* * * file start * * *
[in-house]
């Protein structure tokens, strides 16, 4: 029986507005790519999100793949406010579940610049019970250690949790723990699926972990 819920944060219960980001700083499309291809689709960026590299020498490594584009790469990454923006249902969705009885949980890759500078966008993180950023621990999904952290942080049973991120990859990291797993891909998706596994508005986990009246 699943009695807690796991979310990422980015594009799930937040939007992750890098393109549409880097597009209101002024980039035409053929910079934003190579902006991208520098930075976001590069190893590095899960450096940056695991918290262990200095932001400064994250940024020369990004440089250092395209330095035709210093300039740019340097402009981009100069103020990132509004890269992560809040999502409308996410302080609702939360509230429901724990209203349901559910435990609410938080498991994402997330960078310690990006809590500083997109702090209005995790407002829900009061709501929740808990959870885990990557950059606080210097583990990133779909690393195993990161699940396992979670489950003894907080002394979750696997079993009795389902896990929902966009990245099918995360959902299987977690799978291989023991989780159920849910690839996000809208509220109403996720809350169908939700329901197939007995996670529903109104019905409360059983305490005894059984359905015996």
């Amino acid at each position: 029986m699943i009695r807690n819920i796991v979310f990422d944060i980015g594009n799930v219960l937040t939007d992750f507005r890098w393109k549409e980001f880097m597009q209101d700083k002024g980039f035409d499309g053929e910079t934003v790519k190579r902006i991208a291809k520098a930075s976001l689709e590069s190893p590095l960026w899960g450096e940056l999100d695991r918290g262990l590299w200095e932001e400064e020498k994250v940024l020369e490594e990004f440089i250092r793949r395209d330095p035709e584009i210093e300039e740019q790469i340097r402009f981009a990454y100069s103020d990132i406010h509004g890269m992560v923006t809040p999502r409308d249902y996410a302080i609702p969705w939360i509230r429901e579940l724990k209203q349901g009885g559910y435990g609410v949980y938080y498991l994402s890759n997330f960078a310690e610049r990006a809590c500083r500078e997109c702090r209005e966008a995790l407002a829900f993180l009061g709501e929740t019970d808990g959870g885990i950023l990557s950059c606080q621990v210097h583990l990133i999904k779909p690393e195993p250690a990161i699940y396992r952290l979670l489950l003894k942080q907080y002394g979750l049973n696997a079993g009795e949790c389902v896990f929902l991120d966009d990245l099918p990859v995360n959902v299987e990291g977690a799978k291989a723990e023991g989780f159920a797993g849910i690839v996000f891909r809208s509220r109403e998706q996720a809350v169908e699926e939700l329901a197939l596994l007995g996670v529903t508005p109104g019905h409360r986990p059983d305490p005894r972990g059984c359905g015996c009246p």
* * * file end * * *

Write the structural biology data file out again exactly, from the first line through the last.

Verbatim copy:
[in-house]
């Protein structure tokens, strides 16, 4: 029986507005790519999100793949406010579940610049019970250690949790723990699926972990 819920944060219960980001700083499309291809689709960026590299020498490594584009790469990454923006249902969705009885949980890759500078966008993180950023621990999904952290942080049973991120990859990291797993891909998706596994508005986990009246 699943009695807690796991979310990422980015594009799930937040939007992750890098393109549409880097597009209101002024980039035409053929910079934003190579902006991208520098930075976001590069190893590095899960450096940056695991918290262990200095932001400064994250940024020369990004440089250092395209330095035709210093300039740019340097402009981009100069103020990132509004890269992560809040999502409308996410302080609702939360509230429901724990209203349901559910435990609410938080498991994402997330960078310690990006809590500083997109702090209005995790407002829900009061709501929740808990959870885990990557950059606080210097583990990133779909690393195993990161699940396992979670489950003894907080002394979750696997079993009795389902896990929902966009990245099918995360959902299987977690799978291989023991989780159920849910690839996000809208509220109403996720809350169908939700329901197939007995996670529903109104019905409360059983305490005894059984359905015996």
């Amino acid at each position: 029986m699943i009695r807690n819920i796991v979310f990422d944060i980015g594009n799930v219960l937040t939007d992750f507005r890098w393109k549409e980001f880097m597009q209101d700083k002024g980039f035409d499309g053929e910079t934003v790519k190579r902006i991208a291809k520098a930075s976001l689709e590069s190893p590095l960026w899960g450096e940056l999100d695991r918290g262990l590299w200095e932001e400064e020498k994250v940024l020369e490594e990004f440089i250092r793949r395209d330095p035709e584009i210093e300039e740019q790469i340097r402009f981009a990454y100069s103020d990132i406010h509004g890269m992560v923006t809040p999502r409308d249902y996410a302080i609702p969705w939360i509230r429901e579940l724990k209203q349901g009885g559910y435990g609410v949980y938080y498991l994402s890759n997330f960078a310690e610049r990006a809590c500083r500078e997109c702090r209005e966008a995790l407002a829900f993180l009061g709501e929740t019970d808990g959870g885990i950023l990557s950059c606080q621990v210097h583990l990133i999904k779909p690393e195993p250690a990161i699940y396992r952290l979670l489950l003894k942080q907080y002394g979750l049973n696997a079993g009795e949790c389902v896990f929902l991120d966009d990245l099918p990859v995360n959902v299987e990291g977690a799978k291989a723990e023991g989780f159920a797993g849910i690839v996000f891909r809208s509220r109403e998706q996720a809350v169908e699926e939700l329901a197939l596994l007995g996670v529903t508005p109104g019905h409360r986990p059983d305490p005894r972990g059984c359905g015996c009246p």